This two-day planning meeting was a follow up on the UN World Summit on the Information Society and the Global Forum on Indigenous Peoples and the Information Society, which took place in Geneva, Switzerland in Dec.2003. The Ottawa conference highlighted Government/Development Agency Presentations as well as Indigenous Perspectives on the developments, opportunities and challenges of Information and Communications Technologies.

Representatives from states, Indigenous organizations and United Nations agencies participated in discussions on such diverse applications and issues as economic opportunities, e-learning, e-health, and e-government. A review of the implementation of the WSIS Plans of Action also took place and recommendations were made concerning “Forward Planning for Phase II of WSIS” to be held in Tunisia, in November 2005.

Of particular interest to the Caribbean Indigenous community was the participation of UCTP - U.S. Chairman and President Roberto Múcaro Borrero, who presented on a panel discussing Indigenous Media & Arts and Connectivity. The Chairman’s presentation focused on the UCTP’s online initiatives and was well received by all in attendance as many participants were unaware of the Taíno presence in the Caribbean and the Diaspora. Further, the UCTP web portal was identified as a ‘best practice’ as it is “currently the only online resource representing diverse voices of Caribbean Indigenous Peoples, which is developed, controlled and financed by Caribbean Indigenous Peoples”. The UCTP Web Portal will be featured with other Indigenous Peoples’ best practice initiatives from throughout the world within the final report of the conference as well as on various websites focusing on the WSIS. This is a positive and precedent-setting development for all Caribbean Indigenous Peoples.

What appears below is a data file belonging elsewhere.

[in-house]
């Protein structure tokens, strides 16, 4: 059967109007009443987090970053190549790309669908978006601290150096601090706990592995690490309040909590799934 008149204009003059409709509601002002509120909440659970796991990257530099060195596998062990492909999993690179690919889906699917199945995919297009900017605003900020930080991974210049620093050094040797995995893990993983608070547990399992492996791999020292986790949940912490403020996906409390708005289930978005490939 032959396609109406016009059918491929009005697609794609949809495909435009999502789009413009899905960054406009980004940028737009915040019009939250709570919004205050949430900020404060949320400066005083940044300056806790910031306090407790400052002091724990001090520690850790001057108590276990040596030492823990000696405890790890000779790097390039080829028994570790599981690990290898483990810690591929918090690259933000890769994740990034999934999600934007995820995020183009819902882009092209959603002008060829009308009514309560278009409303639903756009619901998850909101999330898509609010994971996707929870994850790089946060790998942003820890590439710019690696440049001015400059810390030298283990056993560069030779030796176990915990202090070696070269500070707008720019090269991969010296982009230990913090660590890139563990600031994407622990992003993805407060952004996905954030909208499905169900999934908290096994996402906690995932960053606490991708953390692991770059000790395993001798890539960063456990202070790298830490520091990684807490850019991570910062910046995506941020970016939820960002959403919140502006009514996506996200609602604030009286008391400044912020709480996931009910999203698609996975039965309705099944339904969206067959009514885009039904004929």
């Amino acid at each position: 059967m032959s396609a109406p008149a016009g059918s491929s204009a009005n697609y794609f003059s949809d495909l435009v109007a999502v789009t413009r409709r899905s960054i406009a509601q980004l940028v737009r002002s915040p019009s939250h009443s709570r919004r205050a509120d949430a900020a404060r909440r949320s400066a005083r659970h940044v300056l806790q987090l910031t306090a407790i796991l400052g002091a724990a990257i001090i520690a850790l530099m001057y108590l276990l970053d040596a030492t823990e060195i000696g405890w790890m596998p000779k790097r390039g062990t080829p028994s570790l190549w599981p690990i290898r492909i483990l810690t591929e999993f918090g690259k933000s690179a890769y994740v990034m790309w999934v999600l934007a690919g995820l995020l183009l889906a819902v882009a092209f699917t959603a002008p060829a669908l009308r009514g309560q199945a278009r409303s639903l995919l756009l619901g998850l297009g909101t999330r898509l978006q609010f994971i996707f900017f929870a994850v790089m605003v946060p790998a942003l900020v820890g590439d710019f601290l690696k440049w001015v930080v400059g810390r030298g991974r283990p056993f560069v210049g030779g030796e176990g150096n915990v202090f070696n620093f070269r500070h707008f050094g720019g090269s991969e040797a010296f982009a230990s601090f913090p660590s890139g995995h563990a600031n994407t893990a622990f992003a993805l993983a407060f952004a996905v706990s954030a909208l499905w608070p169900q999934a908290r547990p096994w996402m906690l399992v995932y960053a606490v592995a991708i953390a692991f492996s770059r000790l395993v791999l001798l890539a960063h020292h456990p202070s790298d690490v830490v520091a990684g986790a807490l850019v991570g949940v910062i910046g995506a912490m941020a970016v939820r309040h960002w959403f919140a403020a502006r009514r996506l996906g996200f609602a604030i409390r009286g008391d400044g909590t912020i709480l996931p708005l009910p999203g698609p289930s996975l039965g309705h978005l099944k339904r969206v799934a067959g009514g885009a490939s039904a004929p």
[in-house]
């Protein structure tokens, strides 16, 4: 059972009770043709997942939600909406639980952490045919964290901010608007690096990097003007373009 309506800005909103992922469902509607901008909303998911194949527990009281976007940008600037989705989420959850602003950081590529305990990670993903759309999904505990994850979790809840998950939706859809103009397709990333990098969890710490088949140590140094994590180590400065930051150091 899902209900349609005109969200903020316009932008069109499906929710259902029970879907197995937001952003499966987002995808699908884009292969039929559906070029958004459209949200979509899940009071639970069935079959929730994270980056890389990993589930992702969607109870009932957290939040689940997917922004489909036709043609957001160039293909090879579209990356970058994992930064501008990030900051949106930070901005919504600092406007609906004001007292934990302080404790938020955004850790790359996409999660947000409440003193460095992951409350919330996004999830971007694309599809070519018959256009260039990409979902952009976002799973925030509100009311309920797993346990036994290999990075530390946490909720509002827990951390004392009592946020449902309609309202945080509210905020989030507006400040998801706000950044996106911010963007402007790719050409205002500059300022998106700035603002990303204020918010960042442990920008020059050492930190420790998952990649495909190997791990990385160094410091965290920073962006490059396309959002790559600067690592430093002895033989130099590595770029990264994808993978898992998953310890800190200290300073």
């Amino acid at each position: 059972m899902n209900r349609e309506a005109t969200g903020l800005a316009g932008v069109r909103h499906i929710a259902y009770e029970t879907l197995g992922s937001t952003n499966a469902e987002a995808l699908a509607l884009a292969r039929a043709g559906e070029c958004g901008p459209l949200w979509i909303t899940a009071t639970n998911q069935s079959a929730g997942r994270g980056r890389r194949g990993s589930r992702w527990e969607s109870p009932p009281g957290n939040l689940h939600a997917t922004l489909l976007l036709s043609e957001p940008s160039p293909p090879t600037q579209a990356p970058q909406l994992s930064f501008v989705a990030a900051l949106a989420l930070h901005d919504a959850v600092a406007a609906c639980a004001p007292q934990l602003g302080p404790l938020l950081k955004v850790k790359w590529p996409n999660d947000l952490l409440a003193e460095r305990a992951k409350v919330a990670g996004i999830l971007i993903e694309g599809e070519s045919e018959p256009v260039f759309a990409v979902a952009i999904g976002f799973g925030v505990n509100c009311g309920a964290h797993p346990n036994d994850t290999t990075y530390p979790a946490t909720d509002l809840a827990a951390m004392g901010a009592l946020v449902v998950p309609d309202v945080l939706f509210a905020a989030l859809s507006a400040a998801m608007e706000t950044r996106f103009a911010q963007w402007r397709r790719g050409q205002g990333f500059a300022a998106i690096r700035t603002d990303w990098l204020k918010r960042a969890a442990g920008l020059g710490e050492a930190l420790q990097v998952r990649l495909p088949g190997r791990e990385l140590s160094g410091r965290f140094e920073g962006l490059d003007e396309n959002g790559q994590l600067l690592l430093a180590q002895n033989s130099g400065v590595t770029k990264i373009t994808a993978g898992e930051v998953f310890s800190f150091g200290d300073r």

In addition, an Indigenous Steering Committee for the WSIS was selected to forward the Indigenous Peoples agenda toward the Tunisia Summit. The selections of members were based on the geographical regions identified by the Permanent Forum on indigenous Issues, with two focal points for each region. For Latin American and the Caribbean, Marcos Terena of Brazil and Roberto Múcaro Borrero were elected by the Latin American and Caribbean Caucus in attendance.

A final report is forth-coming from the organizers and the UCTP will post this and other information concerning the WSIS as it becomes available.